Full Text Available Premature and extremely low birth weight (ELBW neonates are at high risk of developing multiple co-morbidities and often require urinary catheterization for various medical indications. Intra-vesical knotting of bladder catheter is a known but uncommon complication of this procedure. We report a case of an ELBW baby boy with a knotted bladder catheter requiring surgical retrieval. After an elective operation for the closure of patent ductus arteriosus, a 4 French urinary catheter was inserted into an ELBW baby boy for urine output monitoring and left in-situ. Resistance was encountered in attempt to remove the urinary catheter. Abdominal X Ray confirmed intra-vesical knotting of the tube. Knot unravelling by interventional radiology was attempted but was unsuccessful. Open extra-peritoneal bladder exploration was performed for the retrieval of the tightly knotted catheter. A 6 French transurethral Foley catheter was inserted for bladder drainage. Upon removal of the Foley's catheter on day 5 post op, the baby was able to void spontaneously. With literature review, we postulated the potential risk factors resulting in this potentially avoidable iatrogenic unusual complication. Recommendations were suggested to avoid further incidences.

  14. Development of an "early warning" sensor for encrustation of urinary catheters following Proteus infection.

    Science.gov (United States)

    Malic, Sladjana; Waters, Mark G J; Basil, Leo; Stickler, David J; Williams, David W

    2012-01-01

    Biofilm formation in long-term urinary catheterized patients can lead to encrustation and blockage of urinary catheters with serious clinical complication. Catheter encrustation stems from infection with urease-producing bacteria, particularly Proteus mirabilis. Urease generates ammonia from urea, and the elevated pH of the urine results in crystallization of calcium and magnesium phosphates, which block the flow of urine. The aim of this research is to develop an "early warning" silicone sensor for catheter encrustation following bacterial infection of an in vitro bladder model system. The in vitro bladder model was infected with a range of urease positive and negative bacterial strains. Developed sensors enabled catheter blockage to be predicted ~17-24 h in advance of its occurrence. Signaling only occurred following infection with urease positive bacteria and only when catheter blockage followed. In summary, sensors were developed that could predict urinary catheter blockage in in vitro infection models. Translation of these sensors to a clinical environment will allow the timely and appropriate management of catheter blockage in long-term catheterized patients. PMID:21954120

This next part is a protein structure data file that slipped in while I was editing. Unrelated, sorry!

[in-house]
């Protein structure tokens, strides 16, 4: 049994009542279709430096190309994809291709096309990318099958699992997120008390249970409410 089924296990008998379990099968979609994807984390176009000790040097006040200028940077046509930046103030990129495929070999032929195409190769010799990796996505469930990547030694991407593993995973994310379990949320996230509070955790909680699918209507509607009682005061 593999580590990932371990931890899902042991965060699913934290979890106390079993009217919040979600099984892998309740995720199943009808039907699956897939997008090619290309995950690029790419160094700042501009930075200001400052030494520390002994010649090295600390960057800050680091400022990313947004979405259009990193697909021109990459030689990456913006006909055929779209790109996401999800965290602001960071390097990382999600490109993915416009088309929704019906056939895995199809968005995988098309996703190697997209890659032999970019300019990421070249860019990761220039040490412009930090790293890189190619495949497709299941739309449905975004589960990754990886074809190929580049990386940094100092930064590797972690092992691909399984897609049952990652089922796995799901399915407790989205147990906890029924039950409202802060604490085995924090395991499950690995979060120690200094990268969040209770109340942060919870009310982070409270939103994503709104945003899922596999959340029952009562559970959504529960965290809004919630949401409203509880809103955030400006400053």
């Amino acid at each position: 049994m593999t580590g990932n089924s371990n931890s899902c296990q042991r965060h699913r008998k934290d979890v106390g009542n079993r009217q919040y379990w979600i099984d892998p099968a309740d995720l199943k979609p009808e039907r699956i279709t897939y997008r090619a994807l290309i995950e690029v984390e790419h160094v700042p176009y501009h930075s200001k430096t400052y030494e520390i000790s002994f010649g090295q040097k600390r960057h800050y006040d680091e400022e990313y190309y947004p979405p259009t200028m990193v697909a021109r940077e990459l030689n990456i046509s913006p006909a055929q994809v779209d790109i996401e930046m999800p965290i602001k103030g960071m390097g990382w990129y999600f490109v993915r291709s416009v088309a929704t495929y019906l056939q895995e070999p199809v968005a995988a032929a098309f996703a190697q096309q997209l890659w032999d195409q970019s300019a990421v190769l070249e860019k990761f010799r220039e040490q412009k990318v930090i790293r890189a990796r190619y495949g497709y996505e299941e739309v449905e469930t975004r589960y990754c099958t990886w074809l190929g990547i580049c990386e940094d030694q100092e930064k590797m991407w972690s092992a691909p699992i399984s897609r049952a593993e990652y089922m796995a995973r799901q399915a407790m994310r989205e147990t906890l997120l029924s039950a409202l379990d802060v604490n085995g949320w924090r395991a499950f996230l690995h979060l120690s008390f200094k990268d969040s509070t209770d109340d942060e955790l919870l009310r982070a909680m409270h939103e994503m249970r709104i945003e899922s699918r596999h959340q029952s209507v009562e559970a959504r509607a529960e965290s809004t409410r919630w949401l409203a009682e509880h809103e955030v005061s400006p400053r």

15. The development of a risk score for unplanned removal of peripherally inserted central catheter in newborns

    Directory of Open Access Journals (Sweden)

    Priscila Costa

    2015-06-01

    Full Text Available OBJECTIVE: to develop a risk score for unplanned removal of peripherally inserted central catheter in newborns.METHOD: prospective cohort study conducted in a neonatal intensive care unit with newborn babies who underwent 524 catheter insertions. The clinical characteristics of the newborn, catheter insertion and intravenous therapy were tested as risk factors for the unplanned removal of catheters using bivariate analysis. The risk score was developed using logistic regression. Accuracy was internally validated based on the area under the Receiver Operating Characteristic curve.RESULTS: the risk score was made up of the following risk factors: transient metabolic disorders; previous insertion of catheter; use of a polyurethane double-lumen catheter; infusion of multiple intravenous solutions through a single-lumen catheter; and tip in a noncentral position. Newborns were classified into three categories of risk of unplanned removal: low (0 to 3 points, moderate (4 to 8 points, and high (≥ 9 points. Accuracy was 0.76.CONCLUSION: the adoption of evidence-based preventative strategies based on the classification and risk factors faced by the newborn is recommended to minimize the occurrence of unplanned removals.

  16. Mechanical Thrombectomy of Iliac Vein Thrombosis in a Pig Model Using the Rotarex and Aspirex Catheters

    Energy Technology Data Exchange (ETDEWEB)

    Minko, P., E-mail: peterminko@yahoo.com; Bücker, A. [University Hospital Homburg/Saar, Department of Diagnostic and Interventional Radiology (Germany); Laschke, M.; Menger, M. [University Hospital Homburg/Saar, Institute of Clinical and Experimental Surgery (Germany); Bohle, R. [University Hospital Homburg/Saar, Department of Pathology (Germany); Katoh, M. [University Hospital Homburg/Saar, Department of Diagnostic and Interventional Radiology (Germany)

    2013-06-08